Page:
All HSRs spanning exclusively urban counties were designated as urban HSRs. Only one HSR includes both urban- and rural-designated counties: HSR 5, on the Eastern Plains, spans one urban county and three rural counties and was considered rural for the purposes of this analysis.
Hunger Among Young People
Adults 19 to 29 years old were most likely to experience food insecurity in Colorado. Statewide, 16.3% of 19- to 29-year-olds experienced food insecurity, compared with 9.6% of the overall population.
Young adults in rural areas were especially at risk: In rural Colorado, one in four people ages 19 to 29 (25.4%) experienced food insecurity — 1.7 times the rate of their urban counterparts and 2.6 times the state average of 9.6%.
Communities of Color and the Deep Roots of Inequality
Non-Hispanic black and Hispanic/Latinx Coloradans were significantly more likely to experience food insecurity than non-Hispanic white Coloradans, with 22.2% of black Coloradans and 14.0% of Hispanic/Latinx Coloradans reporting food insecurity, compared with 7.7% of non-Hispanic whites.
In urban areas, the disparity between Hispanic/Latinx and non-Hispanic white residents was more pronounced. Hispanic/Latinx Coloradans in urban areas were 1.9 times more likely to experience food insecurity than their non-Hispanic white counterparts. In rural areas, that ratio was 1.6 to 1.
Black Coloradans in urban areas experienced food insecurity at three times the rate of their non-Hispanic white counterparts. The CHAS did not have a large enough sample size to report on food insecurity rates among black residents of rural areas.
Racial and ethnic disparities in food insecurity are the product of long and enduring histories of structural inequality and discrimination in domains such as employment, housing, education, and transportation. Black and Hispanic/Latinx Coloradans are disproportionately impacted by poverty, but even controlling for economic factors, people of color may be at greater risk for food insecurity.13 For example, studies have found that predominantly black neighborhoods have significantly fewer supermarkets, less access to fresh produce, and more fast-food restaurants than predominantly white neighborhoods.
Gender Inequality at the Dinner Table?
In urban areas of Colorado, food insecurity rested unevenly on the shoulders of women: 10.5% of women in urban Colorado experienced food insecurity in 2019, compared with 7.8% of men.
In rural areas, however, there was no statistically significant difference in the rates of food insecurity between women and men.
That women in urban but not rural areas were disproportionately affected by food insecurity relative to their male counterparts may in part be due to higher rates of single motherhood in urban Colorado.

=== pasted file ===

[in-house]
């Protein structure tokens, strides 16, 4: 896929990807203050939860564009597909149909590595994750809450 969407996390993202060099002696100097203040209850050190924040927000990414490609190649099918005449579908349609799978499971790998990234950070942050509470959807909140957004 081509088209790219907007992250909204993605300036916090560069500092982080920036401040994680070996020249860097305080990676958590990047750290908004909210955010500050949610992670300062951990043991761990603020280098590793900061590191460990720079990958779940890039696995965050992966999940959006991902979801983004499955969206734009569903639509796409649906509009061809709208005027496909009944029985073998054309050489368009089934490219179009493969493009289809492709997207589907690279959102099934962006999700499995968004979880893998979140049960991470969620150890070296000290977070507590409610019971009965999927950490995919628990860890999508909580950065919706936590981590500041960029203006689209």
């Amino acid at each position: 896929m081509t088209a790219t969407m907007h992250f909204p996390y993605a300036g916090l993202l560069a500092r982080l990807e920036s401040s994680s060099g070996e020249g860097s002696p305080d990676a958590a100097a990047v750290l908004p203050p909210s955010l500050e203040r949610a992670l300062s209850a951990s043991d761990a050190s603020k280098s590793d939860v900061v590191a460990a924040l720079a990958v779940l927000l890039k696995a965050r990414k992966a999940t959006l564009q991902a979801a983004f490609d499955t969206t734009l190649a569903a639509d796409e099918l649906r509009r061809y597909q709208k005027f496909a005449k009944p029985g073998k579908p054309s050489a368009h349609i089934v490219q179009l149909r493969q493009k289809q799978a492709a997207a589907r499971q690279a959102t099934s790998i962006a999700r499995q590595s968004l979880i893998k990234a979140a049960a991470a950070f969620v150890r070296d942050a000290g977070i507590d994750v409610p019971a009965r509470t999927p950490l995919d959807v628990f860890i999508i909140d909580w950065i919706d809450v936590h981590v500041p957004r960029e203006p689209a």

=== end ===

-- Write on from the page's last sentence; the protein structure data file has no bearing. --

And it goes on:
According to national data, in 2018, 27.8% of households with children headed by a single woman were food insecure, making them 2.5 times more likely to experience food insecurity than the average American household. And this disparity cannot simply be attributed to the resources brought in by one, rather than two, incomes. Among households with children headed by a single man, 15.9% experienced food insecurity in 2018, closer to the national average of 11.1%.
In Colorado, a greater proportion of urban residents live in a household with children that is headed by a single woman — 2.3%, compared with 1.7% of rural residents. This may be one of a number of factors contributing to a significant gender disparity in urban Colorado.
SNAP and WIC in Colorado
The Supplemental Nutrition Assistance Program (SNAP) is a federal program that provides benefits to supplement the food budgets of low-income families. In 2018, Colorado raised its eligibility threshold from 130% to 200% FPL.
Children under five and pregnant and breastfeeding women may also qualify for the Special Supplemental Nutrition Program for Women, Infants and Children (WIC) if they live in households earning at or below 185% FPL. WIC is a federal program that provides healthy food, breastfeeding support, and nutrition education to eligible families.
When it comes to connecting eligible households to these benefits, Colorado has a long way to go. In 2018, the Colorado Blueprint to End Hunger reported that only six in 10 eligible Coloradans were enrolled in SNAP, and five in 10 were enrolled in WIC. That placed Colorado 44th lowest in the country for enrolling eligible individuals and families in SNAP and 48th lowest for WIC.
Measuring Food Insecurity Among Children
Measuring food insecurity is an imperfect science, and the estimated magnitude of the problem is in large part dependent on how food insecurity is defined — and the language used to ask about it.